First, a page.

To analyze in more detail the molecular mechanism responsible for the repression of AP-1–dependent genes by GC in skin, we took advantage of GRdim mice. These mice carry a DNA binding-defective GR. Previously, transient transfection studies in tissue culture cells suggested that the DNA binding function of the GR is not required for transrepression of AP-1–mediated transcription (Heck et al. 1994). However, in light of the lack of induction of MMP-3 and MMP-13 expression by TPA in dermal fibroblasts in vivo (Fig. 2) and the complex regulatory processes present in skin, it is still possible that both DNA binding-dependent and -independent functions of GR are required for repression of TPA-induced expression of MMP-3 and MMP-13 in skin cells. To determine the importance of either one of these functions of GR, we analyzed the expression of both genes in GRdim mice. Expression of both MMP-3 and MMP-13 is dramatically induced upon TPA treatment in GRdim mice, similar to wild-type mice. In situ hybridization analysis confirmed that induction of these genes in GRdim mice originates from basal keratinocytes and monocytic cells (data not shown), resembling the pattern of expression in wild-type mice (Fig. 2). Interestingly, induction was completely repressed by dexamethasone in both wild-type and GRdim mice (Fig. 3 a), which strongly suggests that the DNA binding-dependent function of the GR is not required for repression of TPA-induced MMP gene expression in vivo.
GR has been reported to either activate (Jonat et al. 1990) or repress c-jun expression (Wei et al. 1998) in tissue culture cells, depending on the cell type. To confirm that GR-dependent repression of MMP-3 and MMP-13 cannot be explained by a loss of c-jun and/or c-fos expression upon hormone treatment, we measured the level of c-fos and c-jun transcripts in unstimulated and stimulated mouse skin. Significant basal level of c-jun transcripts can be detected in wild-type and GRdim mice, which became further enhanced upon TPA treatment (Fig. 3 b). Induction of c-fos was even more pronounced. Expression of c-jun, but not c-fos, was significantly induced by dexamethasone in both wild-type and GRdim mice, which might be mediated by the DNA binding-independent, positive function of GR on Jun/Jun homodimers (Miner and Yamamoto 1992; Teurich and Angel 1995) binding to the c-jun promoter. Most importantly, dexamethasone reduced TPA-induced expression of c-fos and c-jun only slightly (Fig. 3 b). The presence of c-jun and c-fos transcripts in TPA- and dexamethasone-treated animals confirmed that repression of phorbol ester-induced MMP-3 and MMP-13 expression is most likely due to inhibition of AP-1 activity by GR and cannot be explained by a loss of expression of the critical AP-1 components c-Jun and c-Fos.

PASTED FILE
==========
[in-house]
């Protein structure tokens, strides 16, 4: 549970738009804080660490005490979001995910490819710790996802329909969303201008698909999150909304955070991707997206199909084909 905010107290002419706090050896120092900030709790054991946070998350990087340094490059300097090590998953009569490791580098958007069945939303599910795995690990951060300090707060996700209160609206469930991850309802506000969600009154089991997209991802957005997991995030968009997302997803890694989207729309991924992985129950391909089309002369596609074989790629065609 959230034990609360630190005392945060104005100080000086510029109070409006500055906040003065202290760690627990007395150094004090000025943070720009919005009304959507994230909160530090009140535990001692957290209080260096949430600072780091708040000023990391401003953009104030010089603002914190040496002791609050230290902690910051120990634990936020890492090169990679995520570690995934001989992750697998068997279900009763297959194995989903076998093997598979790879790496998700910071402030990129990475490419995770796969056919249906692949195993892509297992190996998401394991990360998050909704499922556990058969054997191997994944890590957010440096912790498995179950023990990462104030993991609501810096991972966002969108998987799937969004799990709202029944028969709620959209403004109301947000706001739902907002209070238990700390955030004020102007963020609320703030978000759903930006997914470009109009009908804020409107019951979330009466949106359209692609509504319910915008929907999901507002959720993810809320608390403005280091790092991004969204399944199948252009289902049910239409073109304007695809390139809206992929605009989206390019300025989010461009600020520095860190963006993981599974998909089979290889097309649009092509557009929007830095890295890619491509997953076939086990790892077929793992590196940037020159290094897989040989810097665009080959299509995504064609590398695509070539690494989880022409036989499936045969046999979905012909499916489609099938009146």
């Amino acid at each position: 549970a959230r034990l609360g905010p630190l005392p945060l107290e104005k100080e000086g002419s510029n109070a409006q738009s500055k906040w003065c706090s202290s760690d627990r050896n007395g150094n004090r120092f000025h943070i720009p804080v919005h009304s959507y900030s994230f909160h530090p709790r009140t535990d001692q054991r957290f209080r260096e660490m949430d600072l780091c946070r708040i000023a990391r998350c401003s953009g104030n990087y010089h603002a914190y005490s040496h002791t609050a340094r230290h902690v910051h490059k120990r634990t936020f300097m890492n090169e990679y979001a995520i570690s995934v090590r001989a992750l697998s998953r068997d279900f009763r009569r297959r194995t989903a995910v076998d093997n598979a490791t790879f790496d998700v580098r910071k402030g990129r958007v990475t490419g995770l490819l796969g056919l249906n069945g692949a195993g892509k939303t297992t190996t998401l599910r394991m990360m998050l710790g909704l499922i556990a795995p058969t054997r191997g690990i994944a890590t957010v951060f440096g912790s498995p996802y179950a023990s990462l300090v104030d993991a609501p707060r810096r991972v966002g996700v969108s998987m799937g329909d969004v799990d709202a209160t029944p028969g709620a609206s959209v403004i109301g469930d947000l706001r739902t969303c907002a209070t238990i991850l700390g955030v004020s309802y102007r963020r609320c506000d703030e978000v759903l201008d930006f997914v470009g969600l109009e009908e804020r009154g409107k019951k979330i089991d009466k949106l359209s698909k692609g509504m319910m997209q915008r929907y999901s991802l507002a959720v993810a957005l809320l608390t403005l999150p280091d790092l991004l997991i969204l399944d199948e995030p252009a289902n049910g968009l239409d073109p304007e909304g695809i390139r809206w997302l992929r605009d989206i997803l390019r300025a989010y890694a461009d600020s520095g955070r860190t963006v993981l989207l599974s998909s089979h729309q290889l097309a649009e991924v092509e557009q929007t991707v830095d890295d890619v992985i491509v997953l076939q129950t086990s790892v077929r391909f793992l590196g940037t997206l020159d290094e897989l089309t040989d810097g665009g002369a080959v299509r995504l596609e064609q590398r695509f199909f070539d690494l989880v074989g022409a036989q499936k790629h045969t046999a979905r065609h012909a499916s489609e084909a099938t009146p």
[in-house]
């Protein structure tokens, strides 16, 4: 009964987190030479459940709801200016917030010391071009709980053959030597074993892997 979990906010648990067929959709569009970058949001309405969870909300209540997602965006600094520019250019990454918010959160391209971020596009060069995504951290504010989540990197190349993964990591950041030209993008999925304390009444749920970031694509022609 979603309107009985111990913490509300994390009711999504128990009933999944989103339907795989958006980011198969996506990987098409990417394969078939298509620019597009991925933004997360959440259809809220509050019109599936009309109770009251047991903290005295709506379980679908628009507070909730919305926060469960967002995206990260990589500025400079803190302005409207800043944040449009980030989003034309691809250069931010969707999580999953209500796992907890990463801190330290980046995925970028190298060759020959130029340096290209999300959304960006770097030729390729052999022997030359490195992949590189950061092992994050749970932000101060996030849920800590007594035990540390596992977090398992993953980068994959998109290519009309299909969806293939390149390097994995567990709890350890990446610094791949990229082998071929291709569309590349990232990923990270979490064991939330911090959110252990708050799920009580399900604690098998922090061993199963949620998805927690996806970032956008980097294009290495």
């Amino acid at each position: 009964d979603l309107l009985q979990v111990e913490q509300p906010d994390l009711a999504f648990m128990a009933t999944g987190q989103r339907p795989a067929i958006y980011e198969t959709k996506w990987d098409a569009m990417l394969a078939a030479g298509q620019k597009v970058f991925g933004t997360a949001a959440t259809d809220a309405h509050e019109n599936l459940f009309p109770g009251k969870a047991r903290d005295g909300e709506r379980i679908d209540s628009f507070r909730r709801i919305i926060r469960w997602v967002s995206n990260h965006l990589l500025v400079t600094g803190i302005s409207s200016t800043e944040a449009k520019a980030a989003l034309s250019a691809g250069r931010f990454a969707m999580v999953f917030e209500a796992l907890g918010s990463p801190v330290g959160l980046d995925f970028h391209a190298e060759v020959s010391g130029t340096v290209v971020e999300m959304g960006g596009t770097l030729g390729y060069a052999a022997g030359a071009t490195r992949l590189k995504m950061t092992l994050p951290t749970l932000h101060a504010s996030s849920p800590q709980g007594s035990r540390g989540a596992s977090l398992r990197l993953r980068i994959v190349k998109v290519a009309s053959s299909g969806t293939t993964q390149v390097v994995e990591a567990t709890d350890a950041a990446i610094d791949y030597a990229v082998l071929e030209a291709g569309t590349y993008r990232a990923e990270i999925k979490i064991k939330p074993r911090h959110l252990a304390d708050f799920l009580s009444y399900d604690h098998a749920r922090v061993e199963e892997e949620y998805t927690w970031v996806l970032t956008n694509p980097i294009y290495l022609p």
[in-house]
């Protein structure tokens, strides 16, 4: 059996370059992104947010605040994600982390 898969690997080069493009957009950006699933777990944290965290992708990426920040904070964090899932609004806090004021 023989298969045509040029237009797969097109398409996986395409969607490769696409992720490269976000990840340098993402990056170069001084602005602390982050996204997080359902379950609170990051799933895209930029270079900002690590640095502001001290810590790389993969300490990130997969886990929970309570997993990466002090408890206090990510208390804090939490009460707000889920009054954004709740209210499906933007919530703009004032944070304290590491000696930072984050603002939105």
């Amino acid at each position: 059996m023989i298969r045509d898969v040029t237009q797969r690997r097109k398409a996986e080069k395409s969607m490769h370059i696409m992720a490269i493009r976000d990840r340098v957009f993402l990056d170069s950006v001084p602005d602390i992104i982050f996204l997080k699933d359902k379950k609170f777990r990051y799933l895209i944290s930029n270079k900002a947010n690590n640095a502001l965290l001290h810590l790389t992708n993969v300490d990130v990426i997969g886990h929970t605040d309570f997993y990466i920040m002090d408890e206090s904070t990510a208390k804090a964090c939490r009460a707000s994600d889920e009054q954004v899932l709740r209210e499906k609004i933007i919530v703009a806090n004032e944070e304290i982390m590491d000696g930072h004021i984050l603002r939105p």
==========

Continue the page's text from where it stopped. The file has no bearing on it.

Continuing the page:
To prove abrogation of GR-mediated transactivation function in GRdim mice, we aimed to detect differences in GC-dependent regulation of GR target genes in skin cells of wild-type and GRdim mice. Therefore, we performed gene expression profiling on a mouse Atlas™ cDNA expression array. Filters containing spotted DNA from 588 known genes were hybridized in parallel with radiolabeled cDNA derived from RNA of skin from untreated and dexamethasone-treated mice. Among the differentially expressed genes (data not shown), two examples, PGX-3 and HSP-27, were analyzed by Northern blot analysis (Fig. 4). In the skin of wild-type mice, expression of both PGX-3 and HSP-27 was significantly upregulated (4.3- and 2.9-fold, respectively) six hours after dexamethasone treatment. Enhanced levels of PGX-3, but not HSP-27, already were detectable after 1.5 hours (data not shown). Importantly, in GRdim mice, almost no elevation in mRNA levels of PGX-3 and HSP-27 is detectable (Fig. 4).
Taken together, negative interference of AP-1 by GR does not require the DNA binding function in vivo, since in wild-type and in GRdim mice, MMP-13 and MMP-3 are equally repressed, whereas genes positively regulated are activated by GC only in wild-type mice, but not in GRdim mice.
We established an experimental system to induce transcription of the AP-1–dependent genes MMP-13 (collagenase-3) and MMP-3 (stromelysin-1) in skin by the application of TPA. In line with the critical role of de novo synthesis of c-Jun and c-Fos for full transcriptional activation of interstitial collagenases (Angel and Karin 1991), we found a rapid upregulation of c-jun and c-fos mRNA upon TPA treatment in skin (Kennard et al. 1995).